Antique shops and markets in Paris
Covering seven hectares, 3,000 traders and up to 180,000 visitors each weekend, the Marché aux Puces de St-Ouen is generally thought to be the biggest flea market in the world. If this conjures up images of a sprawling field filled with broken bed frames, faded curtains and sofas with the stuffing coming out, you're in for a surprise (and are better off going to the Montreuil version). The fleas left long ago, and since 1885 what started as a rag-and-bone shantytown outside the city limits has been organised into a series of enclosed villages, some entirely covered and others with open-air streets and covered boutiques for the antiques dealers. South of this sprawls the canvas-covered part where African tat, joss sticks, fake Converse trainers and cheap batteries are perused by crowds of teenagers - best avoided unless you're after that kind of thing.In recent years rents have shot up. The result is that much of the Puces is more like a museum than a flea market, and restaurants are swiftly replacing antiques dealers who can no longer make ends meet. But once you get under its skin, the Puces still offers an intoxicating blend of the sublime and the ridiculous. Repeat visits pay off and the more you banter with the sellers (preferably in French) the more bargains will reveal themselves, especially in the couple of streets that still sell unrestored objects.The main street is rue des Rosiers, and off this runs Marché Malassis (toys, vintage cameras and furniture), Marché Dauphine (furniture, ceramics), Marché Biron (expensive lighting, furniture and objets) and Marché Vernaison (more varied, with fashion, a gilding shop, books, prints and kitchenware). The open-air Marché Paul Bert (one of the two markets owned by the Duke of Westminster) has some beautiful 19th- and 20th-century furniture, though you'll need to bargain hard. But if you are looking for genuine bargains and unrenovated things Marché Lecuyer is the place to head: as the home of house-clearance specialists, it's the closest thing you'll find to a reclamation yard and many of the traders have warehouses that they may open for you if you are searching for something in particular.Top tipsEnter the market from Garibaldi métro rather than Porte de St-Ouen - a longer trek on line 13 but you avoid the crowds and new tat.Visit on a Monday morning, a cold, wet or snowy day, or in mid August - you're more likely to pick up a bargain.If you like the look of something, don't pick it up or touch it. This already shows the dealer that you want it. Be prepared to walk away if you really want that good deal.Bring cash with you (but keep an eye on your wallet). Some only take it, and for others it's a good bargaining tool. There is only one cashpoint and there is always a queue.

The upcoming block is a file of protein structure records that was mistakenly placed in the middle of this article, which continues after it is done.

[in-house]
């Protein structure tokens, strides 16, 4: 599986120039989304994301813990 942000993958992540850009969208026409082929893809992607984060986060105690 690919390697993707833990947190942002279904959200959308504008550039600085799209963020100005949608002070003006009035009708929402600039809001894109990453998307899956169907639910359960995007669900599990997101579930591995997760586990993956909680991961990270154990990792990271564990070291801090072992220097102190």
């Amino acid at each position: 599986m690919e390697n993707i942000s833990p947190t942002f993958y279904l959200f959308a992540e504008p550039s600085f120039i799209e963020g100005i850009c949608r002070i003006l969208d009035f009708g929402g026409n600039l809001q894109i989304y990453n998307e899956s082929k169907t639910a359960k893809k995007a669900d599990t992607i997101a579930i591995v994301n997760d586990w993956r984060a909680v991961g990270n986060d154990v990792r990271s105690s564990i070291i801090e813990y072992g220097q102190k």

You don’t need a time machine to step back into the past - not when you’ve got Rose Bunker at your doorstep. This retro bric-a-brac shop is jam packed with formica tables, old dial phones, psychedelic lamps, flowery vases and a myriad of other objects from days gone by. As well as furniture, jewellery and knickknacks, there’s a recycled materials section and vintage clothes.
A spiky aluminium-and-marble concoction is the unlikely location for France's second largest art market - though it is now rivalled by Sotheby's and Christie's. Inside, escalators take you up to a number of small salerooms, where everything from medieval manuscripts and antique furniture to oriental arts, modern paintings, posters, jewellery and fine wines might be up for sale. Details of forthcoming auctions are published in the weekly Gazette de l'Hôtel Drouot, sold at various newsstands around the city.
This market is proudly working class. Stallholders do their utmost to out-shout each other, and price-conscious shoppers don't compromise on quality. Food stalls line the western edge of the market, while the east is given over to bric-a-brac and antiques stands hawking everything from tableware to paintings and copper pots and pans. Have a good sift through, and don't be afraid to barter. It's one of the last places in town to pick up a bargain.
Less famous (and charming) than its older brother up north in ‘t’ St-Ouen, Montreuil’s flea market is where real folk rifle for antiques nowadays; mostly because it’s off the beaten tourist track so you can still get a bargain and find the occasional treasure. You’ll find pretty much everything, from vintage clothes and toys to old cutlery, 1940s light-fittings, furniture and antique glassware. Just be patient: you have to walk past stands selling arrays of junk before you get to the little square where the best dealers are (at the end of the alley alongside the periphérique). Haggling is par for the course bien-sur, so put on your best French accent and don’t give up until the price is right!